The influence of the VOC quickly spread, and by 1658 the whole of Sri Lanka was under Dutch rule. However, the agreed upon deals were not respected by both parties. A large amount of modernisation took place in the country, such as the construction of canals for the transport of good, but this was done in part through oppression. The Protestant Dutch did not bother the Buddhist, Hindu and Muslims parts of the populations, but the Catholics and the remaining Portugese colonists were persecuted. Additionally, the population was forced to pay the Dutch colonists higher taxes compared to the old Portugese rulers.
In 1796, the British invaded Sri Lanka and in 1802 Sri Lanka became a British colony known as Ceylon. On 4 February 1948, Sri Lanka became independent under the name Dominion Ceylon, and in 1972 this name was changed to Sri Lanka. From 1983 until 2009, a violent civil war occured in Sri Lanka between the Tamils and the Singalese, causing the deaths of tens of thousands of people.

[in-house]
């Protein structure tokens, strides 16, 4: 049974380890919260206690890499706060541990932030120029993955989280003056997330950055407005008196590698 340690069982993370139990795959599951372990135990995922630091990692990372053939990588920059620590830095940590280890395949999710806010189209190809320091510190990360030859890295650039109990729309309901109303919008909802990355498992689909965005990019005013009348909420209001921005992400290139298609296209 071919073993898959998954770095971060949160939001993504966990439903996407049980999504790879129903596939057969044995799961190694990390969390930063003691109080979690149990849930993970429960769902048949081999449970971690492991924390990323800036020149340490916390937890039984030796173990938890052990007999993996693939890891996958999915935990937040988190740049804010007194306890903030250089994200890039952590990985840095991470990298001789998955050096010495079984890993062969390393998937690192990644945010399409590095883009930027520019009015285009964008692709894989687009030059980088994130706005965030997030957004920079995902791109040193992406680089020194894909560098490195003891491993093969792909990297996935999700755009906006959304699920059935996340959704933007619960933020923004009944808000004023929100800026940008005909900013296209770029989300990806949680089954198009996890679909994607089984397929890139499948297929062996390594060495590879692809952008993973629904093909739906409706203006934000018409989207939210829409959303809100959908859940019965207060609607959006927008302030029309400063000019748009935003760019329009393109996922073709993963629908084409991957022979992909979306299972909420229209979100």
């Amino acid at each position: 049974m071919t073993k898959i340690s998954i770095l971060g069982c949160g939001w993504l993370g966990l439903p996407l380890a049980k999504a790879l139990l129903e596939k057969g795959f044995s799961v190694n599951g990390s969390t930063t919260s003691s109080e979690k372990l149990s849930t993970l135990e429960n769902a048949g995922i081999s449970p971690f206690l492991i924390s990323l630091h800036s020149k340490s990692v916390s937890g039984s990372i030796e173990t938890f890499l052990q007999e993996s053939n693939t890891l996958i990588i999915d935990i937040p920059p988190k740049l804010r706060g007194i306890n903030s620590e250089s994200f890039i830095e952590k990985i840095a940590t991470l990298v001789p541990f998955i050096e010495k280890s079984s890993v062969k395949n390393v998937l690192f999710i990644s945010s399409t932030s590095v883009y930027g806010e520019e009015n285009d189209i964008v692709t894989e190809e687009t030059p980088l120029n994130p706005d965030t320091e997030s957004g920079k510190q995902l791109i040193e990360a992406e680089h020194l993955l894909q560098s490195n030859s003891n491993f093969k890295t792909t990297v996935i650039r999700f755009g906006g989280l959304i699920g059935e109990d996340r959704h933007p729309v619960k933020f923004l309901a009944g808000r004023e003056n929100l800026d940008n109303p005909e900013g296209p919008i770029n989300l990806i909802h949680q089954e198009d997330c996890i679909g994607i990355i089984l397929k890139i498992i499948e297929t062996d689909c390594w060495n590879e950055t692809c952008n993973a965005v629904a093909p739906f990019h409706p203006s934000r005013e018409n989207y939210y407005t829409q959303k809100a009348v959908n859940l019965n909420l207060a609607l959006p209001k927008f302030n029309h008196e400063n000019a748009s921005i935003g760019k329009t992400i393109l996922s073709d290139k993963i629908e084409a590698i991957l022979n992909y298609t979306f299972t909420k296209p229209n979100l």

The island of Sri Lanka has many beautiful palm tree beaches
The independence in 1948 allowed the name to be turned back to Sri Lanka. Between 1983 and 2009 a civil war erupted, with the goal of expelling the Tamil. After the Tamil surrendered in 2009, the country started to focus on economic growth. A growing part of the export consists of services. The economy has been steadily growing with roughly 5% a year.
Climate and optimal travel time
The climate in Sri Lanka can be divided into two regions; the west and the east.